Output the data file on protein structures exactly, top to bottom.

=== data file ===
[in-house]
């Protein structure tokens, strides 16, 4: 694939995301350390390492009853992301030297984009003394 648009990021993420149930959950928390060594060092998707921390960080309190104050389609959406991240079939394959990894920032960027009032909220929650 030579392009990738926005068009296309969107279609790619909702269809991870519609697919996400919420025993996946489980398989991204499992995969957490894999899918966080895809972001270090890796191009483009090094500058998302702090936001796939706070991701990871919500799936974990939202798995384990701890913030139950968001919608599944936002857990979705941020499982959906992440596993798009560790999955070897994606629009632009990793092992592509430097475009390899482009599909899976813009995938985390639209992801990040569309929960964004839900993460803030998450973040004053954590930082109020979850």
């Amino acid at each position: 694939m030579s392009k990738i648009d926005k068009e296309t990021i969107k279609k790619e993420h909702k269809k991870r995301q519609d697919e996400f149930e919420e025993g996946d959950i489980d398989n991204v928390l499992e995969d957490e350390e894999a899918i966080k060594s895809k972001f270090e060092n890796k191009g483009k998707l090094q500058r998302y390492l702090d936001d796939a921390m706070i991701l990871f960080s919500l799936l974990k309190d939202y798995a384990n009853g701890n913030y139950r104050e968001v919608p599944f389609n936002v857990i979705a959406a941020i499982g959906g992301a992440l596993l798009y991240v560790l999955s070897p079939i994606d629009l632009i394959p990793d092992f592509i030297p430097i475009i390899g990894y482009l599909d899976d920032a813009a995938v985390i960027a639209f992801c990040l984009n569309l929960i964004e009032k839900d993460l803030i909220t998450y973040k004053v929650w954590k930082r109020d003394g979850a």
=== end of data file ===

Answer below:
[in-house]
């Protein structure tokens, strides 16, 4: 694939995301350390390492009853992301030297984009003394 648009990021993420149930959950928390060594060092998707921390960080309190104050389609959406991240079939394959990894920032960027009032909220929650 030579392009990738926005068009296309969107279609790619909702269809991870519609697919996400919420025993996946489980398989991204499992995969957490894999899918966080895809972001270090890796191009483009090094500058998302702090936001796939706070991701990871919500799936974990939202798995384990701890913030139950968001919608599944936002857990979705941020499982959906992440596993798009560790999955070897994606629009632009990793092992592509430097475009390899482009599909899976813009995938985390639209992801990040569309929960964004839900993460803030998450973040004053954590930082109020979850």
């Amino acid at each position: 694939m030579s392009k990738i648009d926005k068009e296309t990021i969107k279609k790619e993420h909702k269809k991870r995301q519609d697919e996400f149930e919420e025993g996946d959950i489980d398989n991204v928390l499992e995969d957490e350390e894999a899918i966080k060594s895809k972001f270090e060092n890796k191009g483009k998707l090094q500058r998302y390492l702090d936001d796939a921390m706070i991701l990871f960080s919500l799936l974990k309190d939202y798995a384990n009853g701890n913030y139950r104050e968001v919608p599944f389609n936002v857990i979705a959406a941020i499982g959906g992301a992440l596993l798009y991240v560790l999955s070897p079939i994606d629009l632009i394959p990793d092992f592509i030297p430097i475009i390899g990894y482009l599909d899976d920032a813009a995938v985390i960027a639209f992801c990040l984009n569309l929960i964004e009032k839900d993460l803030i909220t998450y973040k004053v929650w954590k930082r109020d003394g979850a």